The long period of warm, dry weather has had a pronounced effect on our rivers. Whilst out rowing on the River Wear last week, I noticed bright green patches at several points along the edges and many small brown leaf-sized mats floating down the channel. The Wear at Durham is held back by a series of weirs, built originally to serve mills, so the current here is slower than in most parts of the river, which may have helped these to proliferate here.
The River Wear at Durham, showing the weir impounding the river beside the Old Fulling Mill. July 2013.
The green patches were either free-floating or entangled amongst other vegetation at the side of the river and had a rough feel when I rubbed a portion between my fingers. I could just make out, with my naked eye, individual unbranched filaments. Under the microscope, these were revealed to belong to the genus Oedogonium. As is the case for several other green algae that we have met, identification of species within this genus requires reproductive organs, yet these are rarely seen in natural populations. The filaments of this particular population were about 45 micrometres wide, with individual cells between one or two times as long as broad. There appear to be many small chloroplasts though, in fact, these are all part of a single “reticulate” (net-like) chloroplast which is spread around the cell’s perimeter. One other diagnostic property of Oedogonium is the presence of “cap cells” (arrowed in the diagram below). About one in ten cells have a series of rings at one end. These are “scar tissue” arising from when the cell has divided.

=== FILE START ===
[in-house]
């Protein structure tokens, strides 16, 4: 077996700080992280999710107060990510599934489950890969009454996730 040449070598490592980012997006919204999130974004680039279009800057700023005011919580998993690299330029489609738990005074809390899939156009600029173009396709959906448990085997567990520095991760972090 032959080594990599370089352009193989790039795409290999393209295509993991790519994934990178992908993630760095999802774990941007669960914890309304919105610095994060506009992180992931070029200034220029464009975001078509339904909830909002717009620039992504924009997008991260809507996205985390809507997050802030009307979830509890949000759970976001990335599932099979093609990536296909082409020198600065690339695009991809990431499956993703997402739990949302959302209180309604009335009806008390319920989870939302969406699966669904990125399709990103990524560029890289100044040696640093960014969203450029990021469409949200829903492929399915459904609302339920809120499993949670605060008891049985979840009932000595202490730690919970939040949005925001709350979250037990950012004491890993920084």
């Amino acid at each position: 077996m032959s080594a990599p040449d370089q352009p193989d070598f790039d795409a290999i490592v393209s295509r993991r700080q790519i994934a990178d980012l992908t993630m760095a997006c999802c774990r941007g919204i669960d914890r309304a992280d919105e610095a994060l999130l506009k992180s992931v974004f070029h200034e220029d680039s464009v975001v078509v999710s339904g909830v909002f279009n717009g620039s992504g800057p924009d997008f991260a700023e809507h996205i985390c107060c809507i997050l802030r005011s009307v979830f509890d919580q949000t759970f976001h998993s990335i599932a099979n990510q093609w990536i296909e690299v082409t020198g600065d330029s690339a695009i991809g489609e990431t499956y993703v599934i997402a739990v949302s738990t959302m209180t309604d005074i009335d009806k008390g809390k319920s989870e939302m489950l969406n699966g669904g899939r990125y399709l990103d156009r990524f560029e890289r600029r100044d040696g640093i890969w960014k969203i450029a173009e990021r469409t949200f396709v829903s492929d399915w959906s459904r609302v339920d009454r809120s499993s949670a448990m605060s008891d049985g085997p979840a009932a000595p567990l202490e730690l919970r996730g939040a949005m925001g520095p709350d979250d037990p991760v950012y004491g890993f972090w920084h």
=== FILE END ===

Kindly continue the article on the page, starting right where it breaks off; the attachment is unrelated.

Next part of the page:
a. Floating mats of Oedogonium in the River Wear, July 2013 (collected close to the left foreground in the picture above); b. low magnification view of the tangle of filaments; c. single filament of Oedogonium showing the “caps” (arrowed). Scale bar: 50 micrometres (1/20th of a millimetre).
Oedogonium was not the only green alga floating in the Wear at this time. I also found some growths of an alga whose tubular growth form bore a superficial resemblance to a sausage skin. This alga used to be called Enteromorpha – a comment on the superficial resemblance to an intestine. However, it has recently been reclassified into a genus called Ulva. Ulva is very common in estuaries and in the marine intertidal zone but a couple of forms are also found in freshwaters too They can be found attached to surfaces, via tiny rhizoids, but, in rivers at least, they are more commonly found free-floating or trapped amongst other vegetation. The hollow tubes act as a buoyancy aid by trapping the oxygen produced from photosynthesis.
Neither Oedogonium nor Ulva flexuosa are new records for the River Wear but it is unusual to find quite so much here in Durham. The weather is the most likely explanation, but they serve as a useful reminder of how rivers subtly change their character as the year progresses.
Ulva flexuosa growing in the River Wear at Durham, July 2013.